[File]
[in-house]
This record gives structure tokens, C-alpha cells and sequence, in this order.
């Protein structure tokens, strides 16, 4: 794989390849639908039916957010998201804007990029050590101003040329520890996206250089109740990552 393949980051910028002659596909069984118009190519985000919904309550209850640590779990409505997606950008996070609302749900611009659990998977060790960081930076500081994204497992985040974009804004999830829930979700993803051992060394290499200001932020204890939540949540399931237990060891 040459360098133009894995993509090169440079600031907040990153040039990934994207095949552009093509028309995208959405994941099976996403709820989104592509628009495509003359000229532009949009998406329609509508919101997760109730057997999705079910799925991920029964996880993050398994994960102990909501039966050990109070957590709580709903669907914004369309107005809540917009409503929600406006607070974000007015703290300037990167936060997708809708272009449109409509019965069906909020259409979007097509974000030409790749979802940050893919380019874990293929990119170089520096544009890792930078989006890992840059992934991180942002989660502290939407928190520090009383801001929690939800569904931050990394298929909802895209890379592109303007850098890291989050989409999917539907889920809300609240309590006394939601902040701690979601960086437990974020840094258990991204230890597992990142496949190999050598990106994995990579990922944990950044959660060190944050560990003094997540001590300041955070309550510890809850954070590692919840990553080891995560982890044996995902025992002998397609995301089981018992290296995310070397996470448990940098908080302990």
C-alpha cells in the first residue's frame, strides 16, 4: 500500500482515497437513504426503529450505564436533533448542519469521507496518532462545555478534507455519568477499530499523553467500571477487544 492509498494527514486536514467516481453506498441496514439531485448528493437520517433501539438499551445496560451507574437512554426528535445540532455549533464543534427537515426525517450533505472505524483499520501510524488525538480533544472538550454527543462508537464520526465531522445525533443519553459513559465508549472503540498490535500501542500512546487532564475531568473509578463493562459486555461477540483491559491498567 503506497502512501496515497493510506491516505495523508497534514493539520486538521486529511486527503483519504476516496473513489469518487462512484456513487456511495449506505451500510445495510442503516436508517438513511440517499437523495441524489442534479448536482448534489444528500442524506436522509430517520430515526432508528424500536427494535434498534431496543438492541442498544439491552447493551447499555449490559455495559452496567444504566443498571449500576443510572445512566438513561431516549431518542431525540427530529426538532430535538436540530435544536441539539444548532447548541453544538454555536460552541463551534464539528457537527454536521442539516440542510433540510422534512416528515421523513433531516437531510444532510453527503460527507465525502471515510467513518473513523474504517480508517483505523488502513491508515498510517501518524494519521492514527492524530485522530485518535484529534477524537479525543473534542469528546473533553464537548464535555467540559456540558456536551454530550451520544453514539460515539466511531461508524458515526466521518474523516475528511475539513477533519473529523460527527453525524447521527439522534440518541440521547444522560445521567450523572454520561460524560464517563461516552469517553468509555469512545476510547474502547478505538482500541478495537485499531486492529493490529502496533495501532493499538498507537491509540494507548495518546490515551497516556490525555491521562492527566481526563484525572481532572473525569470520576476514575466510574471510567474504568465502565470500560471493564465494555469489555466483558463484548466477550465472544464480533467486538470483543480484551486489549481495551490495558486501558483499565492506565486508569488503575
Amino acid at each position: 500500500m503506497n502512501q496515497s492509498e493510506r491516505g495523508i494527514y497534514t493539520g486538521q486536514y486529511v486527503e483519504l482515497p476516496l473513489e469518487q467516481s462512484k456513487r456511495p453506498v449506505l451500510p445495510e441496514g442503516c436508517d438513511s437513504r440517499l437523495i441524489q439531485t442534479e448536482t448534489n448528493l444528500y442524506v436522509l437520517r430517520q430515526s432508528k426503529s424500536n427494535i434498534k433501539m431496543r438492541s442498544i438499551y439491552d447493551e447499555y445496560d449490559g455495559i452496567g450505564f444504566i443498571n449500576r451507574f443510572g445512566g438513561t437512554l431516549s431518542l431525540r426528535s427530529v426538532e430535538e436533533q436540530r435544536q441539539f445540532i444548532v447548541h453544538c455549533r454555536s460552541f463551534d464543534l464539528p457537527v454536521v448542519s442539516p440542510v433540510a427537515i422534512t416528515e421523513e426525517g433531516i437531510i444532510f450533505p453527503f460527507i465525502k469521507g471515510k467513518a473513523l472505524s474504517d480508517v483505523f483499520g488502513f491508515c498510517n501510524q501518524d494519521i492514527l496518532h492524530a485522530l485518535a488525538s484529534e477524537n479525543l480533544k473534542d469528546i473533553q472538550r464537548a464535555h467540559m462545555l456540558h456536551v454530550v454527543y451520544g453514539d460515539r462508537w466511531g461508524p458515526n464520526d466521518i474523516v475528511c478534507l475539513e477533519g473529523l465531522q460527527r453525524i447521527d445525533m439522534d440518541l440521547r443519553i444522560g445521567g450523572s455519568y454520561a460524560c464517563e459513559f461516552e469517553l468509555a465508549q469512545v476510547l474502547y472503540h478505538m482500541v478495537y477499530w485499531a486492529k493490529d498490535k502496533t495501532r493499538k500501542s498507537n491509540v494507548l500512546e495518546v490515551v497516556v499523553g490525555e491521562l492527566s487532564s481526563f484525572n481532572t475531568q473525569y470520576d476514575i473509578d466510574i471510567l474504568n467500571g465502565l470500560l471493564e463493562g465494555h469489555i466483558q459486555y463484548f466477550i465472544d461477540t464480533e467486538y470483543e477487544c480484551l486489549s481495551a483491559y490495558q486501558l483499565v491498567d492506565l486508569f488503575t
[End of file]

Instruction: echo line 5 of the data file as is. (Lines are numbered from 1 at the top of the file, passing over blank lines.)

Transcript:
Amino acid at each position: 500500500m503506497n502512501q496515497s492509498e493510506r491516505g495523508i494527514y497534514t493539520g486538521q486536514y486529511v486527503e483519504l482515497p476516496l473513489e469518487q467516481s462512484k456513487r456511495p453506498v449506505l451500510p445495510e441496514g442503516c436508517d438513511s437513504r440517499l437523495i441524489q439531485t442534479e448536482t448534489n448528493l444528500y442524506v436522509l437520517r430517520q430515526s432508528k426503529s424500536n427494535i434498534k433501539m431496543r438492541s442498544i438499551y439491552d447493551e447499555y445496560d449490559g455495559i452496567g450505564f444504566i443498571n449500576r451507574f443510572g445512566g438513561t437512554l431516549s431518542l431525540r426528535s427530529v426538532e430535538e436533533q436540530r435544536q441539539f445540532i444548532v447548541h453544538c455549533r454555536s460552541f463551534d464543534l464539528p457537527v454536521v448542519s442539516p440542510v433540510a427537515i422534512t416528515e421523513e426525517g433531516i437531510i444532510f450533505p453527503f460527507i465525502k469521507g471515510k467513518a473513523l472505524s474504517d480508517v483505523f483499520g488502513f491508515c498510517n501510524q501518524d494519521i492514527l496518532h492524530a485522530l485518535a488525538s484529534e477524537n479525543l480533544k473534542d469528546i473533553q472538550r464537548a464535555h467540559m462545555l456540558h456536551v454530550v454527543y451520544g453514539d460515539r462508537w466511531g461508524p458515526n464520526d466521518i474523516v475528511c478534507l475539513e477533519g473529523l465531522q460527527r453525524i447521527d445525533m439522534d440518541l440521547r443519553i444522560g445521567g450523572s455519568y454520561a460524560c464517563e459513559f461516552e469517553l468509555a465508549q469512545v476510547l474502547y472503540h478505538m482500541v478495537y477499530w485499531a486492529k493490529d498490535k502496533t495501532r493499538k500501542s498507537n491509540v494507548l500512546e495518546v490515551v497516556v499523553g490525555e491521562l492527566s487532564s481526563f484525572n481532572t475531568q473525569y470520576d476514575i473509578d466510574i471510567l474504568n467500571g465502565l470500560l471493564e463493562g465494555h469489555i466483558q459486555y463484548f466477550i465472544d461477540t464480533e467486538y470483543e477487544c480484551l486489549s481495551a483491559y490495558q486501558l483499565v491498567d492506565l486508569f488503575t